so much depends

upon

a red wheel

barrow

glazed with rain

water

beside the white

chickens.

For a close reading lesson on this poem, a more appropriate series of events might be to begin with the “you do” portion and gradually work towards the whole-class, teacher-led portion:

  1. Have students answer “What does the text say?” entirely independently, circling key words and writing a short summary.
  2. Ask students to collaborate with a partner and answer “How does the text work?” as they revisit the poem, perhaps with a new colored pencil, using brackets, arrows, circles and lines to make visible their thinking about the style and structure of the poem.
  3. Lastly I might pass out copies of these analyses of the poem, doing the “Why does the text matter?” question for the students, but allowing them to see models of the deeper thinking that a reader can do about a text.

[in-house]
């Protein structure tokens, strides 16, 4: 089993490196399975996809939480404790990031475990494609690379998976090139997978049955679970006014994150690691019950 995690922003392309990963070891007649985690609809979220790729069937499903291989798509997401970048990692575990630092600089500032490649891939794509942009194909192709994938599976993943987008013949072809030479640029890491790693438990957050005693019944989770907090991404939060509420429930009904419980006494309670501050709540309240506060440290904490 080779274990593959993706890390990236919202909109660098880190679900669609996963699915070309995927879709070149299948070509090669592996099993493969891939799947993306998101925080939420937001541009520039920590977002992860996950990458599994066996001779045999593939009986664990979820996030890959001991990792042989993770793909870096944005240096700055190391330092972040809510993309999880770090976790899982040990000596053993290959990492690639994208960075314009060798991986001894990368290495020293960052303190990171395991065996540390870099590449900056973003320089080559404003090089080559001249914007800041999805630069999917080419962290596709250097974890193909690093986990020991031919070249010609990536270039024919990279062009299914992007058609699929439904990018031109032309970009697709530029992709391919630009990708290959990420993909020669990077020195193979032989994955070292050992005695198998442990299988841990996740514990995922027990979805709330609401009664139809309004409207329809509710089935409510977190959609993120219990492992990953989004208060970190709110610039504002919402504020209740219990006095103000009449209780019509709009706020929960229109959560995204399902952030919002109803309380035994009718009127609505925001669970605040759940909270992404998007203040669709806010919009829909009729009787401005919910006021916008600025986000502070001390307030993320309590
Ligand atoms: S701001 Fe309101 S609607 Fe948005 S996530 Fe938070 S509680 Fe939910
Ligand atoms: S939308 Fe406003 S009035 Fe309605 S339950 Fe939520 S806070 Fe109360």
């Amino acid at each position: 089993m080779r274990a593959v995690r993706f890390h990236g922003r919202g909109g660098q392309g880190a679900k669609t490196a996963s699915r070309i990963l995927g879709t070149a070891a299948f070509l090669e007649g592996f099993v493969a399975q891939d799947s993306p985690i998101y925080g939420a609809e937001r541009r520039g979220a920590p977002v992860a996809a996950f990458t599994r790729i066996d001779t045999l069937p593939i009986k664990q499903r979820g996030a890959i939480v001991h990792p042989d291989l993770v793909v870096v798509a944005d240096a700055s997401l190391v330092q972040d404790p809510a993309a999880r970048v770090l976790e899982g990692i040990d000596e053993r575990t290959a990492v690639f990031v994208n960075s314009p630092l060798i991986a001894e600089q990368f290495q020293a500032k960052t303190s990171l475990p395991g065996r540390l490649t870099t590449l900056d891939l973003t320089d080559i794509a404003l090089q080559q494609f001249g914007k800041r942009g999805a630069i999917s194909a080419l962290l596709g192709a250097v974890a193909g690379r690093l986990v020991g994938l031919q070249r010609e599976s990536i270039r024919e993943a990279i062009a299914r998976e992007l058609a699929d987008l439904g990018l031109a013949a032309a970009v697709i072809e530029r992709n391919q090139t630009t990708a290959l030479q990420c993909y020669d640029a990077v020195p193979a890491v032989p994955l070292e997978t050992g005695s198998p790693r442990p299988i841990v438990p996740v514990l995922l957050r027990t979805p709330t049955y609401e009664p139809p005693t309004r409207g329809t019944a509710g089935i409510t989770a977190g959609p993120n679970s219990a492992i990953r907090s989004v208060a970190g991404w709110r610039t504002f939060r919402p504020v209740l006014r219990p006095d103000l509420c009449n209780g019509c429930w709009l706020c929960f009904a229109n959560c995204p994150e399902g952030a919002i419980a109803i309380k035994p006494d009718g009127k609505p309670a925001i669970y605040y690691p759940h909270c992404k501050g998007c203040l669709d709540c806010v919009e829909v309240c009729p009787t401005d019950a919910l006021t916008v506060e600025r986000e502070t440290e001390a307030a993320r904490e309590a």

4. To bring the work back to a personal response to students, I might ask students to rank the interpretations on the photo copy on a scale based on how much they agree with the literary critics, then have the students justify their choice in writing or discussion.

The next step: Student-generated questions

The best questions in our classes are those asked by students, not the teacher. Jim Burke shares a “Types of Questions” handout in his book What’s the big idea?  And the three types of questions he suggests having students ask closely align with Fischer and Frey’s three levels of thinking for text-dependent questions.